BU sophomore Emma Johnson created Em John Jewelry—a business that sells bracelets, pouches, necklaces, key chains, and bag charms. She is featured on platforms including E Online, Seventeen, Us Weekly, The Huffington Post, Marie Claire, and on Oprah’s list of Favorite Things in O Magazine. All of the revenue has gone to support her college tuition. As of this semester, Johnson paid off her four years studying Mass Communication in sales.
You are forming a creative empire. What sparked Em John?
My mom does a segment on Good Morning America every week, where she features five brands at exclusive deal rates. She is constantly looking for the newest, latest, greatest gadgets everyone needs. So, I would constantly give ideas to her about companies she should feature. Three to six months after the segment would air, I would always say, “How did they do? How much money did they make?”
She would say, “Oh, $300,000, $500,000, $1,000,000 in one day!”
I would say, “So, where is my cut for recommending this brand to you? I wish I had a company like this.”
She would say, “You can. Start one.”
And then you got to work?
Yes. Going into my junior year of high school, I sat down and cut a bunch of my grandpa’s dress shirts and ties into strips. I had charms in my bedroom and bought things off of Etsy and eBay and just strung charms to create bracelets. It was just a Sunday craft project. I posted a photo on Instagram and suddenly friends asked where I got my bracelet and how much it was. A week later, someone working in a store in my neighborhood in the Upper West Side of Manhattan saw that Instagram post and told me they wanted to buy two dozen of the bracelets. From then on, I knew something was taking off. If people were willing to buy a product I was making, I was clearly onto something.
Your image remains consistent through each of your social media platforms. How would you describe your brand narrative and/or aesthetic?
It is important for me to keep things bright and cheery, so when anyone spots my social media, they notice it right away. It is really attractive to the eye. Having a pop of color is very important. People want something that is fun. Staying with that pattern of fun, bright, cheery, and cute is crucial. “Cheap and cheery,” I like to say.
I am forcing you to choose one social media platform to run your business. Display your creative design, share your story, and generate sales, which do you choose?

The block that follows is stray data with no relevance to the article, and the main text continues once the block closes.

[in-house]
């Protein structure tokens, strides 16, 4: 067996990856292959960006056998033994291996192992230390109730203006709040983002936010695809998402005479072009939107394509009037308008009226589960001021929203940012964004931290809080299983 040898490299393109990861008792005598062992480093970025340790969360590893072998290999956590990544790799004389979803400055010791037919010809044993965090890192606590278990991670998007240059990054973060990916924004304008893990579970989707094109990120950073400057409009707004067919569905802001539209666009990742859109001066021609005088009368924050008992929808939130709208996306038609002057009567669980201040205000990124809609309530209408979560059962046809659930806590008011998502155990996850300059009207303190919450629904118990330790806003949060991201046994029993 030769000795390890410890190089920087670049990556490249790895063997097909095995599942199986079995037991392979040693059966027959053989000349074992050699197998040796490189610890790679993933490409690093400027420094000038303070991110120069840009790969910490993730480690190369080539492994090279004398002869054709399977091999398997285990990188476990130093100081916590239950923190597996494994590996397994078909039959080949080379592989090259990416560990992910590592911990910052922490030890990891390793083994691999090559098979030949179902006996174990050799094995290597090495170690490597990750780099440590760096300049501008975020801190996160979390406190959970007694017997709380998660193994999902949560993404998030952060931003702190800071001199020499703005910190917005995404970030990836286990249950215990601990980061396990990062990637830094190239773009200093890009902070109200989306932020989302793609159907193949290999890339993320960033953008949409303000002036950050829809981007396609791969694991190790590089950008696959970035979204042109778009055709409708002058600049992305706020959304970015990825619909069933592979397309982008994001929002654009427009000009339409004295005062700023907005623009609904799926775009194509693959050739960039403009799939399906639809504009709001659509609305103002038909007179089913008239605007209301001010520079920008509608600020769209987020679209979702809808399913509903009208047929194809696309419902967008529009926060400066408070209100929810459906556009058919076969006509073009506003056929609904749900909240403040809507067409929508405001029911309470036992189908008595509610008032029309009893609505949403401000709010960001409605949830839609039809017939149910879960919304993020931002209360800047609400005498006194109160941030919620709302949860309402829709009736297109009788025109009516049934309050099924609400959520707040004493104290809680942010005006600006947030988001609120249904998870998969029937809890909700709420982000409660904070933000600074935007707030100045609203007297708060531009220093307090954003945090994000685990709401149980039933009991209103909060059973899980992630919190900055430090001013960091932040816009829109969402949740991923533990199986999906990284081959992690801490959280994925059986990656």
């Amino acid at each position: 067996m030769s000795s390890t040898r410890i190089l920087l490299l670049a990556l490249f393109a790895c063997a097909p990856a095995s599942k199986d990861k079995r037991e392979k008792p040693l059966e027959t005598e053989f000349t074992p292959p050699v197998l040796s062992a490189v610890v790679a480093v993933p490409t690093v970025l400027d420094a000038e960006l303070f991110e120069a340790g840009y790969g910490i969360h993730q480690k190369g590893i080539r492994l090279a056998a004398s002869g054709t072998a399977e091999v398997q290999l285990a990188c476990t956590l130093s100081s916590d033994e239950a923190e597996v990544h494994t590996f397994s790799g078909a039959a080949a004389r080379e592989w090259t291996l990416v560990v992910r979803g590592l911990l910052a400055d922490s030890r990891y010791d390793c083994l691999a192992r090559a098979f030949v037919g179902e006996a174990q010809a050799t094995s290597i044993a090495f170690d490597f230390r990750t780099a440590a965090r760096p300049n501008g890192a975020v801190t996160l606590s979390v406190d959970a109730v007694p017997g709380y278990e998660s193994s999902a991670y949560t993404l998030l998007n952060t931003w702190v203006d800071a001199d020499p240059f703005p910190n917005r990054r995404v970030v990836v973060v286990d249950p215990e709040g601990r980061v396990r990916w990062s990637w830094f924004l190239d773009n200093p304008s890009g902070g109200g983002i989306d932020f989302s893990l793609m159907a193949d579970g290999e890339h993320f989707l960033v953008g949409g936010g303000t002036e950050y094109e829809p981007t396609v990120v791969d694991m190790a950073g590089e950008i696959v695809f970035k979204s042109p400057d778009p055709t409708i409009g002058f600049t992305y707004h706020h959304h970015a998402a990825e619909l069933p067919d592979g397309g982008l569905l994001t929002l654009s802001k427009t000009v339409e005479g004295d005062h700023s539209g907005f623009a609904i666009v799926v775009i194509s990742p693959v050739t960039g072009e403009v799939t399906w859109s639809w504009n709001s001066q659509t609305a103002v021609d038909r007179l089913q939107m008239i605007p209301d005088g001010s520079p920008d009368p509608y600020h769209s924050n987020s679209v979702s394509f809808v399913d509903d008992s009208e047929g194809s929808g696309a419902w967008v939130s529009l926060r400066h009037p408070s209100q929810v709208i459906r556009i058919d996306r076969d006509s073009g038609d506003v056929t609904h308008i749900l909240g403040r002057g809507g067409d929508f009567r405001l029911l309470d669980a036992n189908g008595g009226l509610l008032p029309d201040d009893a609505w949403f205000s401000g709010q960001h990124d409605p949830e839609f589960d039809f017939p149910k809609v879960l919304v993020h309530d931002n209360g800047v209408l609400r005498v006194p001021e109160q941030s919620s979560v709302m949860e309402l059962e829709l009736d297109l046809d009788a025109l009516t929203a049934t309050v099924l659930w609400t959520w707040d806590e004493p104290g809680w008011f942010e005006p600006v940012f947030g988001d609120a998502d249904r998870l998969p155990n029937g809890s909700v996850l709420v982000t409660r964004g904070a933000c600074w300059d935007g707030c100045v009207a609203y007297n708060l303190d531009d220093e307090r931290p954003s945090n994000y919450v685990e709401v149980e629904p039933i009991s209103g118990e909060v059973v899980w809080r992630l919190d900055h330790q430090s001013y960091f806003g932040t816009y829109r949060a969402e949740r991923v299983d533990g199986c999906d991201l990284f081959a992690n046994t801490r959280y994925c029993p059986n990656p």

Definitely Instagram…I’m Instagram-obsessed. Instagram has been a huge factor in my business. Anytime I post something, whether it’s a promo code, a new product, a collaboration I’m doing, sales instantly skyrocket. People click on the link in my Instagram bio and shop through my website using the promo code. I feel like today if you don’t have an Instagram you are not with society or not with 2017. I use hashtags of Em John and repost customers’ photos—I show not only my own content, but also other customers’ and fans’ content.
Who is your role model?
That is so hard! I would say…okay…first, anyone who works at Refinery29. My dream is to work at Refinery29. They have such cool style and know social media “ins and outs” and all of the trends—the latest and greatest.
Second, I would say the creative director of O, The Oprah Magazine—Adam Glassman. He knows what is trending and what sells, what’s in and what’s not. I have sent him so many products and he will straight up say, “Emma, this sucks and no one will buy it.” Other times he will say, “Everyone needs this.” He is so right. He knows what people want and what they don’t want, which is a talent I have yet to learn as a business person.
And third, while this is corny, definitely my mom. She is so savvy. She works with women entrepreneurs and small businesses every single day. She is a huge champion for small businesses and helps out the local guys who have great ideas, but are just not yet discovered.
Shira Levin, Staff Writer
Shira Levin is a sophomore majoring in advertising in the College of Communication. Born and raised in the City of Angeles, Shira is your typical West Coast native attempting to make it through another East Coast winter. Spot her around campus in oversized sunglasses, exercise leggings and blacked-out Nikes.